New Mexico Geological Society Annual Spring Meeting — Abstracts

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Sediment Flux and the Acoustic Characteristics of Bedload in the Arroyo de los Piños, NM

Kyle Anderson Stark1, Dr. Daniel Cadol1, Dr. Jonathan B. Laronne2 and Madeline Richards1

1New Mexico Institute of Mining and Technology, 801 Leroy Place, Earth and Environmental Science Department, Socorro, NM, 87801, United States,
2Ben Gurion University of the Negev, Beer Sheva, Israel

The Rio Grande is a crucial part of life in the Southwest U.S.; it and other mainstem perennial rivers allow for development in this semi-arid region. These rivers are often modeled to predict changes and allow for effective management and the largest source of uncertainty in modeling these rivers is associated with the sediment influx from ephemeral tributaries. Studies of ephemeral channels in arid environments are limited; few point measurements, let alone continuous datasets, exist for these flash flood-driven channels.

Evaluating sediment transport by conventional means is not possible in flood-driven channels that are typical of large tracts of land in deserts worldwide. Automatic means are required to monitor these channels. To that end, three Reid-type slot samplers have been deployed at the Arroyo de los Piños sediment monitoring station. These samplers collect bedload in a chamber set below the surface of the channel. Sediment falls through a slot of a specified width and a system of pressure transducers measures the accumulated mass in real time. They represent a 9.5 m wide constricted reach of 1.3% slope draining a 32 km2 basin with presumed high yields of sand and gravel. These are transported directly to the Rio Grande in few monsoon season flash floods. The channel bed is unarmored, with coarser pebble-cobble rich bars and finer-grained thalwegs comprised of sand-rich granules. The channel bed contains about equal proportions of sand, granules (2-8 mm) and coarser particles.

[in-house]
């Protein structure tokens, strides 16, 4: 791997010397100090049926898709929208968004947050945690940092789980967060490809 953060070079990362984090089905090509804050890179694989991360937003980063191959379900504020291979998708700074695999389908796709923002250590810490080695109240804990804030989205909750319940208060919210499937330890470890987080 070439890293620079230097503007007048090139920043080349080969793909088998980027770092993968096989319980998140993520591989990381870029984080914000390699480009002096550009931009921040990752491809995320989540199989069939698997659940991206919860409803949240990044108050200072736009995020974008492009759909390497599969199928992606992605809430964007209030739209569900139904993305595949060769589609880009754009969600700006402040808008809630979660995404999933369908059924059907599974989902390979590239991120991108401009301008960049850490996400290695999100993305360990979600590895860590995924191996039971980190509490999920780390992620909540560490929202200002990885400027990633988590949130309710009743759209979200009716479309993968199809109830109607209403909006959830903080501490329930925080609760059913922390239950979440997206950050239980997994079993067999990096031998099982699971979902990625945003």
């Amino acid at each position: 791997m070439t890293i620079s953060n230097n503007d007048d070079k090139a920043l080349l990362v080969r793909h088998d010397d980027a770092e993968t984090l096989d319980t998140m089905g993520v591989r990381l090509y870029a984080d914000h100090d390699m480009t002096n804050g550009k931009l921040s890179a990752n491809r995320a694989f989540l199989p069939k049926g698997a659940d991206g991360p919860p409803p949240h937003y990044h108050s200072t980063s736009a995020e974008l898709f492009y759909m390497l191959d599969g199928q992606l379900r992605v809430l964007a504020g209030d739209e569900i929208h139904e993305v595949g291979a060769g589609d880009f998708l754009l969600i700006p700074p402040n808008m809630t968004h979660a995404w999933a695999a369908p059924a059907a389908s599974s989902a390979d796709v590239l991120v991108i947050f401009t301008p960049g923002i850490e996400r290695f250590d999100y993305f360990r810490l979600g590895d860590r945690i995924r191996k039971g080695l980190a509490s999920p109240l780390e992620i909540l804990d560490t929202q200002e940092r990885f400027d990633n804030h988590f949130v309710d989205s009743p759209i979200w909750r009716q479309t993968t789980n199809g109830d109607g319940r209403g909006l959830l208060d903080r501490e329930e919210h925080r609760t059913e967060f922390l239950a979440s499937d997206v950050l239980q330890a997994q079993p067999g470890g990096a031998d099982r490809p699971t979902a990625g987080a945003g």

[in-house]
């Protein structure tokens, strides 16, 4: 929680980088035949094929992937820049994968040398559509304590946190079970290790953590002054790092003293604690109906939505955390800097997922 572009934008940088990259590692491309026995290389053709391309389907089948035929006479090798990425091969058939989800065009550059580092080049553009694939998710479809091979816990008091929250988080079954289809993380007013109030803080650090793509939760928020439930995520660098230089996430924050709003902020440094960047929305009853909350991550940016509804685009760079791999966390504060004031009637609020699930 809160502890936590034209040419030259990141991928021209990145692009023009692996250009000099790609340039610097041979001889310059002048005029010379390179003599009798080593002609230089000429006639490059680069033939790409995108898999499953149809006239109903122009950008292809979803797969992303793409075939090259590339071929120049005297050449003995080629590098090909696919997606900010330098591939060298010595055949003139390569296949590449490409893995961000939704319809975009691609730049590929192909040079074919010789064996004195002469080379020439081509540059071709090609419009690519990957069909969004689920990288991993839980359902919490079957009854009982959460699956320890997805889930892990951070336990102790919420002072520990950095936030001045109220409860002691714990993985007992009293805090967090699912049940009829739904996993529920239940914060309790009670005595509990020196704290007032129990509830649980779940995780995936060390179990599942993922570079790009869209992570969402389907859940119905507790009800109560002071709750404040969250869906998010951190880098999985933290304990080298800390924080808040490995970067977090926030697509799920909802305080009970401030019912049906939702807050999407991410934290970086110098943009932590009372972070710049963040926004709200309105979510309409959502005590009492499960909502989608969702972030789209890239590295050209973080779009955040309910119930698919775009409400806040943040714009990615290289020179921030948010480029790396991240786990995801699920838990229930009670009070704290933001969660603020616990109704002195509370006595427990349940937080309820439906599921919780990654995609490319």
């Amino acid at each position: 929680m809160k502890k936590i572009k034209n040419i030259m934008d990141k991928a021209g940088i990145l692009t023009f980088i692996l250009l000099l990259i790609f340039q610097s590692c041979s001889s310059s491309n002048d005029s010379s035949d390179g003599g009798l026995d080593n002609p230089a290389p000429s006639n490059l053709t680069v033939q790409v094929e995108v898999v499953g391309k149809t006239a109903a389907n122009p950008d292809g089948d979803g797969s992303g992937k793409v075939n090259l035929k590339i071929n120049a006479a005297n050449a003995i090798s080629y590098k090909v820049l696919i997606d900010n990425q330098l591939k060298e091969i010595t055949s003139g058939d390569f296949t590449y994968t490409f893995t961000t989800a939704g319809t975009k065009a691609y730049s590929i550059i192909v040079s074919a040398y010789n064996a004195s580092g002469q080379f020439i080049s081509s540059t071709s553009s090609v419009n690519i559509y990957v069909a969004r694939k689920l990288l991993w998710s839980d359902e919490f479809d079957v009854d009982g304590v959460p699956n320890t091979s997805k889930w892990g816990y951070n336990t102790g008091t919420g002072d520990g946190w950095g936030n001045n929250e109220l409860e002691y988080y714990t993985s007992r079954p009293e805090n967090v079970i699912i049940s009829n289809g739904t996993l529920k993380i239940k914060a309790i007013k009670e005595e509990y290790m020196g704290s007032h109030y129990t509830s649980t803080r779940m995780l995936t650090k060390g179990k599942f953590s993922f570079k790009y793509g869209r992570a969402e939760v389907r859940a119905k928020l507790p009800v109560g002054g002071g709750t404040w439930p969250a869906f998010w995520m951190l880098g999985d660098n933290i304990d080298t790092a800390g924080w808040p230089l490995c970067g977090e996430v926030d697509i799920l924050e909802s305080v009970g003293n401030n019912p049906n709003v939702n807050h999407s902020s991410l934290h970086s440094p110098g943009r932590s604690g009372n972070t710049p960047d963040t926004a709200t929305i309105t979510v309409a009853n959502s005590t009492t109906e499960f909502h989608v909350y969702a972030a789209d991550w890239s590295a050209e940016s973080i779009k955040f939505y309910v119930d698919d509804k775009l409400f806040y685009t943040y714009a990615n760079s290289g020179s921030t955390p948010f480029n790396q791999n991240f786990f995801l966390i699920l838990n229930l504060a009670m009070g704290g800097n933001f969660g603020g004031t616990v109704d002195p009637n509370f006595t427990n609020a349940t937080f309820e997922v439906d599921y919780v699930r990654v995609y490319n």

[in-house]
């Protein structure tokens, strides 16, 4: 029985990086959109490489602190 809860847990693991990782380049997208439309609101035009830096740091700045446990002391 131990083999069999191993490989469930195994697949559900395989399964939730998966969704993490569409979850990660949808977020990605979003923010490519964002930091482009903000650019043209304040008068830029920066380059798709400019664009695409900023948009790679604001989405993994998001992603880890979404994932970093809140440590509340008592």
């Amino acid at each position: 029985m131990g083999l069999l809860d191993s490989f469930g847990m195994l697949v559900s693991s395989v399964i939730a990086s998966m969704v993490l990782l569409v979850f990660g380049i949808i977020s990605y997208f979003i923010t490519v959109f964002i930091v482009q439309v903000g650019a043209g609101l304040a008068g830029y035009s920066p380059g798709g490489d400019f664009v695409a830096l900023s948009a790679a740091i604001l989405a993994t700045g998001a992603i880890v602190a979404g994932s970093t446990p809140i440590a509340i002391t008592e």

While bedload is measured directly using Reid-type slot samplers, a number of novel surrogate methods are deployed to measure bedload indirectly. Here we present our initial analysis of two pipe microphone impact sensors. Pulses are generated from bedload striking the pipe that causes acoustic noise that is recorded by a microphone sealed within the pipe. If the acoustic power exceeds some predetermined threshold, a pulse is counted.

Five flood events, ranging widely in discharge, have been recorded along the Piños station to date. Initial analyses establish that bedload fluxes are very high by global standards (6.5 – 16.5 kg/sm; as expected in unarmored, ephemeral channels). Bedload transport is initiated even by shallow flow events (5 – 10 cm water depth). The pipe microphone timeseries show significant differences both laterally and temporally. At times, the pipe microphone positioned near the left bank received nearly twice as many pulses as the right pipe microphone for a given water depth. These instruments have been successfully used in other channels worldwide; once properly calibrated pipe microphones can be an effective alternative to painstaking manual measurements of bedload transport required by systems like the Reid slot sampler.


sediment, bedload, ephemeral, acoustic

2019 New Mexico Geological Society Annual Spring Meeting
April 12, 2019, Macey Center, New Mexico Tech campus, Socorro, NM